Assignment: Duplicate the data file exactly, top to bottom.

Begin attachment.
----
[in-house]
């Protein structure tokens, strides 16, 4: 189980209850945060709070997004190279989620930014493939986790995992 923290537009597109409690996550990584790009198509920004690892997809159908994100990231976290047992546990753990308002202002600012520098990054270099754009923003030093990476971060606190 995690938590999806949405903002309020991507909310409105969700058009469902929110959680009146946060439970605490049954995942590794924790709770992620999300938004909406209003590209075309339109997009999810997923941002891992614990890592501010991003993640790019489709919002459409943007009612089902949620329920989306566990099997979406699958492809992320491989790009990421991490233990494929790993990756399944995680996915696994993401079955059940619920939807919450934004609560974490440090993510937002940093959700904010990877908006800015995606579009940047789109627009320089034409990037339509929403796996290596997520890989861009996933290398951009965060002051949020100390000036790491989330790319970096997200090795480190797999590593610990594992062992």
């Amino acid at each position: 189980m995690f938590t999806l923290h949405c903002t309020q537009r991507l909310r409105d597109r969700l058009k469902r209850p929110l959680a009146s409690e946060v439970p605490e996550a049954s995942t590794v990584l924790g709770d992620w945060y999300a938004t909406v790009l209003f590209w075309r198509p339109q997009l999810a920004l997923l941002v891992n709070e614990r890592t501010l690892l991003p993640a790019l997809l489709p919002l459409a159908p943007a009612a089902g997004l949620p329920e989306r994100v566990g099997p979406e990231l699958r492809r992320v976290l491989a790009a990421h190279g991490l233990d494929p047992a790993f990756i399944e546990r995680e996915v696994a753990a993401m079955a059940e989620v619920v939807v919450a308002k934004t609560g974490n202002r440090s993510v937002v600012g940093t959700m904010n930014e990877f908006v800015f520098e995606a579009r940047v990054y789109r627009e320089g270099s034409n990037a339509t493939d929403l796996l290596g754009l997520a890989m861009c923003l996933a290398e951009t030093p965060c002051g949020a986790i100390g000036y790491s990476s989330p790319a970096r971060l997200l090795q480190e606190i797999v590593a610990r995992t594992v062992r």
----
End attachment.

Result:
[in-house]
């Protein structure tokens, strides 16, 4: 189980209850945060709070997004190279989620930014493939986790995992 923290537009597109409690996550990584790009198509920004690892997809159908994100990231976290047992546990753990308002202002600012520098990054270099754009923003030093990476971060606190 995690938590999806949405903002309020991507909310409105969700058009469902929110959680009146946060439970605490049954995942590794924790709770992620999300938004909406209003590209075309339109997009999810997923941002891992614990890592501010991003993640790019489709919002459409943007009612089902949620329920989306566990099997979406699958492809992320491989790009990421991490233990494929790993990756399944995680996915696994993401079955059940619920939807919450934004609560974490440090993510937002940093959700904010990877908006800015995606579009940047789109627009320089034409990037339509929403796996290596997520890989861009996933290398951009965060002051949020100390000036790491989330790319970096997200090795480190797999590593610990594992062992």
């Amino acid at each position: 189980m995690f938590t999806l923290h949405c903002t309020q537009r991507l909310r409105d597109r969700l058009k469902r209850p929110l959680a009146s409690e946060v439970p605490e996550a049954s995942t590794v990584l924790g709770d992620w945060y999300a938004t909406v790009l209003f590209w075309r198509p339109q997009l999810a920004l997923l941002v891992n709070e614990r890592t501010l690892l991003p993640a790019l997809l489709p919002l459409a159908p943007a009612a089902g997004l949620p329920e989306r994100v566990g099997p979406e990231l699958r492809r992320v976290l491989a790009a990421h190279g991490l233990d494929p047992a790993f990756i399944e546990r995680e996915v696994a753990a993401m079955a059940e989620v619920v939807v919450a308002k934004t609560g974490n202002r440090s993510v937002v600012g940093t959700m904010n930014e990877f908006v800015f520098e995606a579009r940047v990054y789109r627009e320089g270099s034409n990037a339509t493939d929403l796996l290596g754009l997520a890989m861009c923003l996933a290398e951009t030093p965060c002051g949020a986790i100390g000036y790491s990476s989330p790319a970096r971060l997200l090795q480190e606190i797999v590593a610990r995992t594992v062992r």